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Ecology and Epidemiology

Characterization of a New Anastomosis Group (AG-9) of Rhizoctonia solani. D. E. Carling, University of Alaska, Agricultural and Forestry Experiment Station, Palmer 99645; R. H. Leiner, and K. M. Kebler. University of Alaska, Agricultural and Forestry Experiment Station, Palmer 99645. Phytopathology 77:1609-1612. Accepted for publication 8 July 1987. Copyright 1987 The American Phytopathological Society. DOI: 10.1094/Phyto-77-1609.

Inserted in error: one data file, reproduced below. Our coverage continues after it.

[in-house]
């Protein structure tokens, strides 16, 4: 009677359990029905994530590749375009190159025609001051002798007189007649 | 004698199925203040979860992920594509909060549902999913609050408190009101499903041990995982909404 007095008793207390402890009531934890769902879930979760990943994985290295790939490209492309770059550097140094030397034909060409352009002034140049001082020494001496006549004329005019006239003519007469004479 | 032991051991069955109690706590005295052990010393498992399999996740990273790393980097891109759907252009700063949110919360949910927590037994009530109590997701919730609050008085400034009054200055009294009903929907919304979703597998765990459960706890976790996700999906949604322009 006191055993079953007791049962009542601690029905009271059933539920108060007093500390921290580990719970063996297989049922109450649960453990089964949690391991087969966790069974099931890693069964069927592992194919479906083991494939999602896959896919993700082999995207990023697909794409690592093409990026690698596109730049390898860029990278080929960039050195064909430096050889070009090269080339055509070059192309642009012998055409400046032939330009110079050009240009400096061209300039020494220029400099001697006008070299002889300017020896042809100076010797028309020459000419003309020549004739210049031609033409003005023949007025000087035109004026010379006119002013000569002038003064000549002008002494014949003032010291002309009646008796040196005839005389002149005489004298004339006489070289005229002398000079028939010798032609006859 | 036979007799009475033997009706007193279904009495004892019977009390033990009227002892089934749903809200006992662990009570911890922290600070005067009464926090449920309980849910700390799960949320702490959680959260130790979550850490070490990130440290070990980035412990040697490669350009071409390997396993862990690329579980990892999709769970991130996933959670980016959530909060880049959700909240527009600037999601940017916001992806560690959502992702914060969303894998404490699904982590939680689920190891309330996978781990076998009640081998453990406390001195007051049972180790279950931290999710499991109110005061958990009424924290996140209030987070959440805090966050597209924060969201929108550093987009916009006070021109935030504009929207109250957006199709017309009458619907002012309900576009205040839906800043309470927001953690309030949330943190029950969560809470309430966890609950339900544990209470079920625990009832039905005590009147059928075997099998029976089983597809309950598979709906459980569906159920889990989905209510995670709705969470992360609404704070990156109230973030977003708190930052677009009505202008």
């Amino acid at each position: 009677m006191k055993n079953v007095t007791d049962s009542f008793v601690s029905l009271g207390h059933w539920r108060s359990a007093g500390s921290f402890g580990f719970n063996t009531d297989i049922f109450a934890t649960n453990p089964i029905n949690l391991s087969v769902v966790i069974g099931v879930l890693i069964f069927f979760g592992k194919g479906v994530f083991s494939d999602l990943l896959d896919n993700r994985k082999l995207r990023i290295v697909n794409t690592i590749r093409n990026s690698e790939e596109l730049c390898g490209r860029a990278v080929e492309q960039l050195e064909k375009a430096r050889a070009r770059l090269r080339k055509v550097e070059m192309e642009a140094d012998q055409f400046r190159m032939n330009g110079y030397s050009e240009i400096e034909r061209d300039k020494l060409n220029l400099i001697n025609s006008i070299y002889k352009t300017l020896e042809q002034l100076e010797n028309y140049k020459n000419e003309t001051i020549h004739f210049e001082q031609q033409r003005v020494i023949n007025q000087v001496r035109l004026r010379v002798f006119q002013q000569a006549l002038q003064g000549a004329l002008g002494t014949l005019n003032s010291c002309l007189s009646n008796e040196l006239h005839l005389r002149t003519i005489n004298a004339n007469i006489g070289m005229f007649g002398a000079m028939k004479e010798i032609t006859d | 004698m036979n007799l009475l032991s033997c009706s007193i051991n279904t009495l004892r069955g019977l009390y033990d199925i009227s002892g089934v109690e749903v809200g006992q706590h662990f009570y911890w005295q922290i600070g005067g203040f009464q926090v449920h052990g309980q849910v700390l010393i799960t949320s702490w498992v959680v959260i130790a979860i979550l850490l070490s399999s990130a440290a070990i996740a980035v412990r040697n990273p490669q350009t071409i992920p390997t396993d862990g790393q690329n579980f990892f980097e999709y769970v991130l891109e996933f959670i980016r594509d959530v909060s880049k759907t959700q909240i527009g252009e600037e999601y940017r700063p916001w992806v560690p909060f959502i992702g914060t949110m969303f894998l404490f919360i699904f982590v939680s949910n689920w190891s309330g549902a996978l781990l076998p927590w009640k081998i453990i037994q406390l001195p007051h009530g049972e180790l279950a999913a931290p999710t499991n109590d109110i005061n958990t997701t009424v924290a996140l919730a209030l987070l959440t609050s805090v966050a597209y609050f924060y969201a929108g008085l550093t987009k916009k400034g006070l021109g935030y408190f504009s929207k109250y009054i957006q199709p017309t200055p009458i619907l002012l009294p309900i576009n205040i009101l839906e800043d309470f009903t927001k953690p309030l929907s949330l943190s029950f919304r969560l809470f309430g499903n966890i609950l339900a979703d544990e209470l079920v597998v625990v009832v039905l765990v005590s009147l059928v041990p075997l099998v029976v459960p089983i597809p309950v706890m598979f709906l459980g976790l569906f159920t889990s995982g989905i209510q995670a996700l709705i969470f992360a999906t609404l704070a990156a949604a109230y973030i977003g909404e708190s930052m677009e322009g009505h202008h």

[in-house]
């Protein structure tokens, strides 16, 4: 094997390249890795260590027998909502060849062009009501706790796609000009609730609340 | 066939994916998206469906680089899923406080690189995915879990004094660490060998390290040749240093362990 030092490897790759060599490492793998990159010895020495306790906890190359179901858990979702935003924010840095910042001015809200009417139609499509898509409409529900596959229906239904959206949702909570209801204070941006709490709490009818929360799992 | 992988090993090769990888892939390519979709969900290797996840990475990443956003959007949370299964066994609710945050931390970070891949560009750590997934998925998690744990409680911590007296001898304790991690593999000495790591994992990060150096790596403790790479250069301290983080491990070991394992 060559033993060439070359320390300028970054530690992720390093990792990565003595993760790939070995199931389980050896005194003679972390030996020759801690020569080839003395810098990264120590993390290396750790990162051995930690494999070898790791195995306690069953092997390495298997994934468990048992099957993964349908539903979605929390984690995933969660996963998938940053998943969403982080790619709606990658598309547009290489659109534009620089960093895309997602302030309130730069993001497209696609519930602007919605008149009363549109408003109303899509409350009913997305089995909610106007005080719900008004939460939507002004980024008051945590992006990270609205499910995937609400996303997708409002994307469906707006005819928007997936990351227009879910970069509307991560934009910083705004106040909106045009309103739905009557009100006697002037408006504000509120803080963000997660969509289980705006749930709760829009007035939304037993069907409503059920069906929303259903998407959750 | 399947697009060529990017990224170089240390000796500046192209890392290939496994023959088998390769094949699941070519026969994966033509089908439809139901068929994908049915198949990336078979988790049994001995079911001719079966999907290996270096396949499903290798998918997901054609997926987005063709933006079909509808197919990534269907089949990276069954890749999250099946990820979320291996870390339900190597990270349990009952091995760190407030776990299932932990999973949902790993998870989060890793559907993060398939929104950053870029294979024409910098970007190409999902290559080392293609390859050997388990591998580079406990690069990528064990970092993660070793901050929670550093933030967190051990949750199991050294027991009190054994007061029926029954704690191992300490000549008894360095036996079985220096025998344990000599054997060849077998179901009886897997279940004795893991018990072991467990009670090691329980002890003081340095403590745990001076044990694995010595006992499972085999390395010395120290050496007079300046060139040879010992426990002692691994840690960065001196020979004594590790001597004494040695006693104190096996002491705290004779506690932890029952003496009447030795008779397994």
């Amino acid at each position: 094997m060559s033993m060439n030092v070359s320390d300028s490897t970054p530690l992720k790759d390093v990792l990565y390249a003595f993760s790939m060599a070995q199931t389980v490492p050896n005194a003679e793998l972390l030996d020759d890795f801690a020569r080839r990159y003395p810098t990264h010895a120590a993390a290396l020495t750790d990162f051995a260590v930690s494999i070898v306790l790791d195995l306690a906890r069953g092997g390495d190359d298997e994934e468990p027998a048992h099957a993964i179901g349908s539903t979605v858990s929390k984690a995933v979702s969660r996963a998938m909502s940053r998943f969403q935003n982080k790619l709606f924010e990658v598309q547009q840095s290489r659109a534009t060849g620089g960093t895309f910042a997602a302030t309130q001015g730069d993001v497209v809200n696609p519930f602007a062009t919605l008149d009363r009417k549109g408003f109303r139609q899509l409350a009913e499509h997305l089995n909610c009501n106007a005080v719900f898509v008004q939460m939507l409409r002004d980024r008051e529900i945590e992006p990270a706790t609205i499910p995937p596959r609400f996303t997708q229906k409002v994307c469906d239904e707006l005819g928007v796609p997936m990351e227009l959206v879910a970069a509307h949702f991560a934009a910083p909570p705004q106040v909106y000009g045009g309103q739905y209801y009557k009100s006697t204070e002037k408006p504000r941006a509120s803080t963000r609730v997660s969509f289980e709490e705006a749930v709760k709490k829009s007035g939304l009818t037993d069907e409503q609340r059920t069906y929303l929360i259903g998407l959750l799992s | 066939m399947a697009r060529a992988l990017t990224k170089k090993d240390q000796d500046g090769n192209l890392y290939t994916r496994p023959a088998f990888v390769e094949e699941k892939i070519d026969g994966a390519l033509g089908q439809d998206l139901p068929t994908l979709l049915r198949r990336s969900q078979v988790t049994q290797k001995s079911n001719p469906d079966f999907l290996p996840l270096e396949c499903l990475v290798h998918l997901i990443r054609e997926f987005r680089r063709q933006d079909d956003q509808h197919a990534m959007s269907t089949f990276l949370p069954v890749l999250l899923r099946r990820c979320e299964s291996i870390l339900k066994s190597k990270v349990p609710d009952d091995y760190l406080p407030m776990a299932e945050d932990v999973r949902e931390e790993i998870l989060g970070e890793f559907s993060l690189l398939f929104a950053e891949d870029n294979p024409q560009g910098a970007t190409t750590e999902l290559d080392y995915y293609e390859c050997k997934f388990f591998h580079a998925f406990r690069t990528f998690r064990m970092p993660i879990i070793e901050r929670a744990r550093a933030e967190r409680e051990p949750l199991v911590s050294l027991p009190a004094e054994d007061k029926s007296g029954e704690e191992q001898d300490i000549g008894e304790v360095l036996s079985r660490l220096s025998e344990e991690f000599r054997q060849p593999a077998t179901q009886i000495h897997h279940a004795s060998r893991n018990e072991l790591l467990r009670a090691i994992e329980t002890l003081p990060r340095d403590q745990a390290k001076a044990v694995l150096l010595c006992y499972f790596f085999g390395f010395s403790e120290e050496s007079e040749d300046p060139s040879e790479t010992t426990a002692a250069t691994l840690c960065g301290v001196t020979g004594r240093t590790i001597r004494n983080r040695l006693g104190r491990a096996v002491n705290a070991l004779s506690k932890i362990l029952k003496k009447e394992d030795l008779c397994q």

Isolates of Rhizoctonia solani, anastomosis group -9 (AG-9), fruited on 2% V-8 juice agar. Metabasidia were barrel shaped, not constricted about the middle, 11.622.3 6.910.8 μ m, and somewhat wider than supporting hyphae. Sterigmata were 9.263.9 μ m long and numbered 15 per basidium. Adventitious septation in sterigmata was rare. Basidiospores were 7.711.6 4.67.7 μ m, smooth, thin walled, hyaline, and prominently apiculate. Spores tended to be unilaterally flattened and widest at the distal end. Repetition of basidiospores was not observed. Morphological characteristics of the perfect state indicate that isolates of AG-9 are properly classified as Thanatephorus cucumeris. Mycelium of isolates of AG-9 growing on potato-dextrose agar was whitish to light tan initially becoming dark brown with age. Sclerotia, generally lighter in color than the mature mycelium, were scattered randomly over the agar surface. Concentric rings were produced by most isolates. In a growth chamber study, isolates of AG-9 were not pathogenic on established plants representing nine species. However, field recovery of isolates of AG-9 from root lesions on lettuce and carrot and from lesions on the subterranean and aerial stems of potato indicate that they may be mildly parasitic. Most isolates of AG-9 were thiamine-autotrophic, but some were auxotrophic. Thus, AG-9 differs from other anastomosis groups of R. solani, where thiamine requirement is reported to be a groupwide characteristic.